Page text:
The Long and Short of It: From Aphorism to Novel

The Long and Short of It: From Aphorism to Novel

The Long and Short of It: From Aphorism to Novel

The Long and Short of It: From Aphorism to Novel

Synopsis

Brevity may be the soul of wit, but it is also much more. In this exploration of the shortest literary works- wise sayings, proverbs, witticisms, sardonic observations about human nature, pithy evocations of mystery, terse statements regarding ultimate questions- Gary Saul Morson argues passionately for the importance of these short genres not only to scholars but also to general readers.

We are fascinated by how brief works evoke a powerful sense of life in a few words, which is why we browse quotation anthologies and love to repeat our favorites. Arguing that all short genres are short in their own way, Morson explores the unique form of brevity that each of them develops. Apothegms (Heraclitus, Lao Tzu, Wittgenstein) describe the universe as ultimately unknowable, offering not answers but ever deeper questions. Dicta (Spinoza, Marx, Freud) create the sense that unsolvable enigmas have at last been resolved. Sayings from sages and sacred texts assure us that goodness is rewarded, while sardonic maxims (Ecclesiastes, Nietzsche, George Eliot) uncover the self-deceptions behind such comforting illusions. Just as witticisms display the power of mind, "witlessisms" (William Spooner, Dan Quayle, the persona assumed by Mark Twain) astonish with their spectacular stupidity.

Nothing seems further from these short works than novels and epics, but the shortest genres often set the tone for longer ones, which, in turn, contain brilliant examples of short forms. Morson shows that short genres contribute important insights into the history of literature and philosophical thought. Once we grasp the role of aphorisms in Herodotus, Samuel Johnson, Dostoevsky, and even Tolstoy, we see their masterpieces in an entirely new light.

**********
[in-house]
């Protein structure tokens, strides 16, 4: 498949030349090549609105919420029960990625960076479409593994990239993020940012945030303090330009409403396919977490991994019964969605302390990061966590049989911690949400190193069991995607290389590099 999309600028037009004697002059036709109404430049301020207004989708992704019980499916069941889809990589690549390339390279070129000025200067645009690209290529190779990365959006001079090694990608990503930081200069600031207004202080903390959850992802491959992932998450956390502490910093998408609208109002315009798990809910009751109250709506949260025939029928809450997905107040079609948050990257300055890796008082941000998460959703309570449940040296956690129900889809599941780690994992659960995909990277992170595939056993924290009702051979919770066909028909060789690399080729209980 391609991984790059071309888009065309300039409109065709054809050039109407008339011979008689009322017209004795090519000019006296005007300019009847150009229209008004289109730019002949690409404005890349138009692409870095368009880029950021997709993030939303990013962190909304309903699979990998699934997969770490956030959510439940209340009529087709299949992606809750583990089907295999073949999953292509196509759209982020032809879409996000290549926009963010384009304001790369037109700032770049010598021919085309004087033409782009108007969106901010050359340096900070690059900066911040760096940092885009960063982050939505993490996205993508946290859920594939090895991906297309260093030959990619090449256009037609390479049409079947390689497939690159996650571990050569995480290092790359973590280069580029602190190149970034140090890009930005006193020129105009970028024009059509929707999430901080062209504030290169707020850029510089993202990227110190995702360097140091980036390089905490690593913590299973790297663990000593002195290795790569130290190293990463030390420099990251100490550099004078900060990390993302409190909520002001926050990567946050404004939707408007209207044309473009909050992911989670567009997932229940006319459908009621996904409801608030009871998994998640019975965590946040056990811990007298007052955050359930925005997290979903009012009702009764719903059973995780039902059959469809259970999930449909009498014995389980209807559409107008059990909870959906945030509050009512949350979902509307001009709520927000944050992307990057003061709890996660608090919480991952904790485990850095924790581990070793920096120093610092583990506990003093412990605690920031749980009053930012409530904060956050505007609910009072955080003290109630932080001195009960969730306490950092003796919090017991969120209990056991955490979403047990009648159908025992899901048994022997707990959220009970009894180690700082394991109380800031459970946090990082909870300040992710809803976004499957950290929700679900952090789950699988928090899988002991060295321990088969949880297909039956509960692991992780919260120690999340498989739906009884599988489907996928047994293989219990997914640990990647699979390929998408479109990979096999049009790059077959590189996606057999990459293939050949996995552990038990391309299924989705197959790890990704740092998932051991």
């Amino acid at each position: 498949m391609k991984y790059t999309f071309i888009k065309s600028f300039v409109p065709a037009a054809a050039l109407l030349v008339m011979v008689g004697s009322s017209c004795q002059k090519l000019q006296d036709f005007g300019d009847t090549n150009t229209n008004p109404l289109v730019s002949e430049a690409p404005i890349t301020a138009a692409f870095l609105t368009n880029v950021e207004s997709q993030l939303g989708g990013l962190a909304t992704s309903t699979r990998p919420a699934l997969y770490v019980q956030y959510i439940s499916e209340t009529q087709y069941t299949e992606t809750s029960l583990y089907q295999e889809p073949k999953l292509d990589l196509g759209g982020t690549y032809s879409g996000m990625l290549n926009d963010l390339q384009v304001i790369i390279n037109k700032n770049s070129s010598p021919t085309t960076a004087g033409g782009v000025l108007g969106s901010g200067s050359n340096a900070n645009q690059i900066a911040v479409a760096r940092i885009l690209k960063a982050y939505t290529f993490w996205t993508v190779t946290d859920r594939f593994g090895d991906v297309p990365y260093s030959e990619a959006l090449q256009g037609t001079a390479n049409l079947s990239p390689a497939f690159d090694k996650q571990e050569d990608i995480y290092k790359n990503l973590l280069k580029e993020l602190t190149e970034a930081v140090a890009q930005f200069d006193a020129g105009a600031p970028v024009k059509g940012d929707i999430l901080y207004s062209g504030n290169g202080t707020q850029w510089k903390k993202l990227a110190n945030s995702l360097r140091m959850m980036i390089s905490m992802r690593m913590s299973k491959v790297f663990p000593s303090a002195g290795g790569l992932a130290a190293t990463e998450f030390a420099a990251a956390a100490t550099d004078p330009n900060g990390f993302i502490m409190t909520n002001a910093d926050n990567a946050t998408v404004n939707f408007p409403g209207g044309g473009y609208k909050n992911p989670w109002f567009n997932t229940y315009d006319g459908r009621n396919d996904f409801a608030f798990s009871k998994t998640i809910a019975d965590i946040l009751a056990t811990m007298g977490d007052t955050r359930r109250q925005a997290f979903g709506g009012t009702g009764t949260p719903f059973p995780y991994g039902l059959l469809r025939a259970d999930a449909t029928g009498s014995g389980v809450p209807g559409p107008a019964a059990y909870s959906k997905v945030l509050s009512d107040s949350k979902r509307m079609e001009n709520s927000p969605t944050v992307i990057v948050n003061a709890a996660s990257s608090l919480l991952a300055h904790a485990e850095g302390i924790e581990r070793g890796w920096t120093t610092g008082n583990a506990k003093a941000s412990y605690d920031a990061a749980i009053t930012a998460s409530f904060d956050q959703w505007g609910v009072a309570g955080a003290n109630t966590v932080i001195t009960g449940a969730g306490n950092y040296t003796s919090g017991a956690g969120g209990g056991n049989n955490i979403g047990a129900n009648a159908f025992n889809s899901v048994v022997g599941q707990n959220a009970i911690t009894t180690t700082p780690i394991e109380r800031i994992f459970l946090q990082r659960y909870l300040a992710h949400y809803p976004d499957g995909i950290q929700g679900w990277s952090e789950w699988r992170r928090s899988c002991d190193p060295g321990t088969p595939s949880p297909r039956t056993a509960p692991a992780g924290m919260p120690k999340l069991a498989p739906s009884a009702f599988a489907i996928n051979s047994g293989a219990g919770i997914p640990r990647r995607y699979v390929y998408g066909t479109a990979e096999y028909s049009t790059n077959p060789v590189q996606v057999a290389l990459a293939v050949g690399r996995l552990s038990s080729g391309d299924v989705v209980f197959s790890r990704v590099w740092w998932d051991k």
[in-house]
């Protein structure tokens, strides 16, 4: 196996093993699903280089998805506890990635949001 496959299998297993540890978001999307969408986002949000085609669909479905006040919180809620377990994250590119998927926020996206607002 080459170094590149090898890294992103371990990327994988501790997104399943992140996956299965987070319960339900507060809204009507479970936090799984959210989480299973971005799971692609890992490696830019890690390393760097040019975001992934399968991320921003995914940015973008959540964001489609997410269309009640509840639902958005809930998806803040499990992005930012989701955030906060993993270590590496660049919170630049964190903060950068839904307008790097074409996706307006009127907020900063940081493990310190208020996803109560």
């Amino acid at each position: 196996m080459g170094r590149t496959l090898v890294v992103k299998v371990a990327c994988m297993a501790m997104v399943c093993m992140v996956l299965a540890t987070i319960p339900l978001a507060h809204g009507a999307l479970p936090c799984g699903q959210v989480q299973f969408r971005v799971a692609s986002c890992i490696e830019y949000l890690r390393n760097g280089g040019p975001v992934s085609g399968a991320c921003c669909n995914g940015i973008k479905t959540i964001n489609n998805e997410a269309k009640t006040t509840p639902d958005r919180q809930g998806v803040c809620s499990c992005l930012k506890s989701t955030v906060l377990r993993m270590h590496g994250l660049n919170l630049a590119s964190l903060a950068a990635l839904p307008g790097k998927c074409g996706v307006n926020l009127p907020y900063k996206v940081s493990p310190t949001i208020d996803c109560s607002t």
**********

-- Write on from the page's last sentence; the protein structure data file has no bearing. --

Excerpt

“All happy families resemble each other; each unhappy family is unhappy in its own way.”

Tolstoy’s famous aphorism has long led a double life. Those who have read Anna Karenina remember it as the opening sentence of a great novel about love and families. But many who could not locate its source still recognize the line.

We all know countless aphorisms or famous short expressions of various sorts: ringing pronouncements, dark sayings, witticisms, maxims, proverbs, and many more. We browse anthologies and encyclopedias in search of them. We repeat witty responses made on the spur of the moment by Churchill, Shaw, or Dorothy Parker. Conservatives cite the wisdom of Burke and Hayek, liberals know inspiring lines of Franklin Delano Roosevelt and John F. Kennedy, and radicals can quote Marx and Engels. Graduate students in literature acquire famous sayings by Nietzsche, Freud, Derrida, and others, while philosophers learn to recognize the best-known aphorisms from Wittgenstein. People who rarely read long books, or even short stories, still appreciate the greatest examples of the shortest literary genres.

I have long been fascinated by these short genres. They seem to lie just where my heart is, somewhere between literature and philosophy. It may seem odd that someone could have written a book on War and Peace and yet be fascinated by the shortest literary genres, often no longer than a line. But both great philosophical novels and aphorisms work simultaneously as literature and philosophy, and each demands both literary and philosophical analysis to . . .

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